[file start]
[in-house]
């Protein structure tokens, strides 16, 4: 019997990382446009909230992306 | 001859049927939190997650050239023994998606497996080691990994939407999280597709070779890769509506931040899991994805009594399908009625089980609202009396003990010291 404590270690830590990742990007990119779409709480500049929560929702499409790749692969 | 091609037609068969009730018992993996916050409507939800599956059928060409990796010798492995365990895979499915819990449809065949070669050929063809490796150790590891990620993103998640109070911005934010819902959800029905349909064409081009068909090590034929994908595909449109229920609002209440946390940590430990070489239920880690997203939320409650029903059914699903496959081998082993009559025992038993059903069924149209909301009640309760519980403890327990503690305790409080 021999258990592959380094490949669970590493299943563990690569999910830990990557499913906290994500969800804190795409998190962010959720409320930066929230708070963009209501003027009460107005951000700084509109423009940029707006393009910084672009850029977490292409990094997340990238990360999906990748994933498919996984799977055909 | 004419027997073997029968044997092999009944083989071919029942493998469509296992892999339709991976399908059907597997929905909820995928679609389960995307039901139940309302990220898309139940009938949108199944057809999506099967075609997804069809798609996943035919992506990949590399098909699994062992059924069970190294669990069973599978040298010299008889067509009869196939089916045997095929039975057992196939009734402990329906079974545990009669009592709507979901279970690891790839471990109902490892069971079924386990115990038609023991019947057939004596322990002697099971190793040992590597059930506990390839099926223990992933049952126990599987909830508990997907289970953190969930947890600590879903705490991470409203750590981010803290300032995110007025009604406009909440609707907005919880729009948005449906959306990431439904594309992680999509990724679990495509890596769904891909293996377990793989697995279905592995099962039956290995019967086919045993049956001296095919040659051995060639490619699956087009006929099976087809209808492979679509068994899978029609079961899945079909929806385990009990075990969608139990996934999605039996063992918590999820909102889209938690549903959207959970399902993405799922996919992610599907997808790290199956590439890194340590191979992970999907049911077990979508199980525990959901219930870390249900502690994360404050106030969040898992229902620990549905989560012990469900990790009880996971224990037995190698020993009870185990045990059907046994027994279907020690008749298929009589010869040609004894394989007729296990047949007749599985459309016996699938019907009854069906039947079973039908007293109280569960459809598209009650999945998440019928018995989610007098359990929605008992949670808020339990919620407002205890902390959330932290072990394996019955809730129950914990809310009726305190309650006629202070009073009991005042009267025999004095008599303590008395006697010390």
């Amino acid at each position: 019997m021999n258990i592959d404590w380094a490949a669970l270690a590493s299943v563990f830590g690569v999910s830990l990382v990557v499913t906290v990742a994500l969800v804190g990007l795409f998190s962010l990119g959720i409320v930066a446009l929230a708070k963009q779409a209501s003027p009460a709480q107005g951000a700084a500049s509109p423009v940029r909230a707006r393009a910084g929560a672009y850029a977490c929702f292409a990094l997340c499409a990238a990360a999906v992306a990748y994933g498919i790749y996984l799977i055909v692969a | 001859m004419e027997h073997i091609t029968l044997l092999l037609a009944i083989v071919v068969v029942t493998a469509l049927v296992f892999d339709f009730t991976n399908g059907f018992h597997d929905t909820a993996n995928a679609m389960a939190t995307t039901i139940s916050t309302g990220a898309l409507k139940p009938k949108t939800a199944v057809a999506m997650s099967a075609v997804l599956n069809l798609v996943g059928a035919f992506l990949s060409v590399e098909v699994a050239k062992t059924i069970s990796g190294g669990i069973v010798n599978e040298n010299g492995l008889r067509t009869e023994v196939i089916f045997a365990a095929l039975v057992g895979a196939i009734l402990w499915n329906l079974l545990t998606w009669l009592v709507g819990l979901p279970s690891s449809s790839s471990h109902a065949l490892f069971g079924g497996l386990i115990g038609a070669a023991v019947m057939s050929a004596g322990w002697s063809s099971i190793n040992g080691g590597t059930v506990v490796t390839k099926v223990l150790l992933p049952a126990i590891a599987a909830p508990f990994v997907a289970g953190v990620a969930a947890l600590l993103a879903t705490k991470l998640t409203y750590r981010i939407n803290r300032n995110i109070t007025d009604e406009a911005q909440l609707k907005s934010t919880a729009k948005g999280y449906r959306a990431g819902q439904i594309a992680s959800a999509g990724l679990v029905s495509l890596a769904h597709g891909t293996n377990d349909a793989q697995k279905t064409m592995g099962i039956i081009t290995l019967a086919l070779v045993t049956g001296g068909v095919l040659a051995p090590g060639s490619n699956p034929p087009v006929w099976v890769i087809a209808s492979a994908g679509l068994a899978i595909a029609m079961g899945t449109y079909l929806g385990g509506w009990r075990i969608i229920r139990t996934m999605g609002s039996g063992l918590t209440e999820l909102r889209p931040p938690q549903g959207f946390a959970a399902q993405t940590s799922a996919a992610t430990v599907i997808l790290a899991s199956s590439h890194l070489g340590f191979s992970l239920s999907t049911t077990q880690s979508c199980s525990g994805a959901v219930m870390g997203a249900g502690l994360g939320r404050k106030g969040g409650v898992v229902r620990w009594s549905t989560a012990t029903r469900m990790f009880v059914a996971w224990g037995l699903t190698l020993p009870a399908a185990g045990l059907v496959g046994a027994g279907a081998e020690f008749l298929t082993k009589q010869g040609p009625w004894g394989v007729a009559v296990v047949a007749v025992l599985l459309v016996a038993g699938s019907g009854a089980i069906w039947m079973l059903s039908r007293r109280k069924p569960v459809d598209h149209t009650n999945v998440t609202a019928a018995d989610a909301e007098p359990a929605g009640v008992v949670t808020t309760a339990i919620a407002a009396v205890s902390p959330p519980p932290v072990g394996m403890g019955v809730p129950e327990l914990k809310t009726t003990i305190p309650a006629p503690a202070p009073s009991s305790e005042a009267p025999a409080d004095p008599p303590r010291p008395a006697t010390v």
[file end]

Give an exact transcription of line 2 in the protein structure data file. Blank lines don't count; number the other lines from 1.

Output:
């Protein structure tokens, strides 16, 4: 019997990382446009909230992306 | 001859049927939190997650050239023994998606497996080691990994939407999280597709070779890769509506931040899991994805009594399908009625089980609202009396003990010291 404590270690830590990742990007990119779409709480500049929560929702499409790749692969 | 091609037609068969009730018992993996916050409507939800599956059928060409990796010798492995365990895979499915819990449809065949070669050929063809490796150790590891990620993103998640109070911005934010819902959800029905349909064409081009068909090590034929994908595909449109229920609002209440946390940590430990070489239920880690997203939320409650029903059914699903496959081998082993009559025992038993059903069924149209909301009640309760519980403890327990503690305790409080 021999258990592959380094490949669970590493299943563990690569999910830990990557499913906290994500969800804190795409998190962010959720409320930066929230708070963009209501003027009460107005951000700084509109423009940029707006393009910084672009850029977490292409990094997340990238990360999906990748994933498919996984799977055909 | 004419027997073997029968044997092999009944083989071919029942493998469509296992892999339709991976399908059907597997929905909820995928679609389960995307039901139940309302990220898309139940009938949108199944057809999506099967075609997804069809798609996943035919992506990949590399098909699994062992059924069970190294669990069973599978040298010299008889067509009869196939089916045997095929039975057992196939009734402990329906079974545990009669009592709507979901279970690891790839471990109902490892069971079924386990115990038609023991019947057939004596322990002697099971190793040992590597059930506990390839099926223990992933049952126990599987909830508990997907289970953190969930947890600590879903705490991470409203750590981010803290300032995110007025009604406009909440609707907005919880729009948005449906959306990431439904594309992680999509990724679990495509890596769904891909293996377990793989697995279905592995099962039956290995019967086919045993049956001296095919040659051995060639490619699956087009006929099976087809209808492979679509068994899978029609079961899945079909929806385990009990075990969608139990996934999605039996063992918590999820909102889209938690549903959207959970399902993405799922996919992610599907997808790290199956590439890194340590191979992970999907049911077990979508199980525990959901219930870390249900502690994360404050106030969040898992229902620990549905989560012990469900990790009880996971224990037995190698020993009870185990045990059907046994027994279907020690008749298929009589010869040609004894394989007729296990047949007749599985459309016996699938019907009854069906039947079973039908007293109280569960459809598209009650999945998440019928018995989610007098359990929605008992949670808020339990919620407002205890902390959330932290072990394996019955809730129950914990809310009726305190309650006629202070009073009991005042009267025999004095008599303590008395006697010390």